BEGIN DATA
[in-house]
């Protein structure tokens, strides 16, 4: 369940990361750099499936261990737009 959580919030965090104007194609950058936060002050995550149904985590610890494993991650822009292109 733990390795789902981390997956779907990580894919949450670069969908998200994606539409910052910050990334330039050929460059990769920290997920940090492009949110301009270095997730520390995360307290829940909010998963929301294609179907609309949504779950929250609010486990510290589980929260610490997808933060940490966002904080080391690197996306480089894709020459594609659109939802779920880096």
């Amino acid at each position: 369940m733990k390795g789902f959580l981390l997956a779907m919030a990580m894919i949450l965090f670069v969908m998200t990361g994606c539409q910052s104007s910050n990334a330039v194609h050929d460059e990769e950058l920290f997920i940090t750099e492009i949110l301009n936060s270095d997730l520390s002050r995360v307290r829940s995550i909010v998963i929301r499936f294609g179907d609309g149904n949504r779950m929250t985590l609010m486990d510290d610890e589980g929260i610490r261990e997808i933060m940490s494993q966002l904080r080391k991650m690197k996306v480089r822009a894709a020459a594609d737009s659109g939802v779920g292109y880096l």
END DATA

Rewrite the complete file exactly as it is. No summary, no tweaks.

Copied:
[in-house]
């Protein structure tokens, strides 16, 4: 369940990361750099499936261990737009 959580919030965090104007194609950058936060002050995550149904985590610890494993991650822009292109 733990390795789902981390997956779907990580894919949450670069969908998200994606539409910052910050990334330039050929460059990769920290997920940090492009949110301009270095997730520390995360307290829940909010998963929301294609179907609309949504779950929250609010486990510290589980929260610490997808933060940490966002904080080391690197996306480089894709020459594609659109939802779920880096």
């Amino acid at each position: 369940m733990k390795g789902f959580l981390l997956a779907m919030a990580m894919i949450l965090f670069v969908m998200t990361g994606c539409q910052s104007s910050n990334a330039v194609h050929d460059e990769e950058l920290f997920i940090t750099e492009i949110l301009n936060s270095d997730l520390s002050r995360v307290r829940s995550i909010v998963i929301r499936f294609g179907d609309g149904n949504r779950m929250t985590l609010m486990d510290d610890e589980g929260i610490r261990e997808i933060m940490s494993q966002l904080r080391k991650m690197k996306v480089r822009a894709a020459a594609d737009s659109g939802v779920g292109y880096l």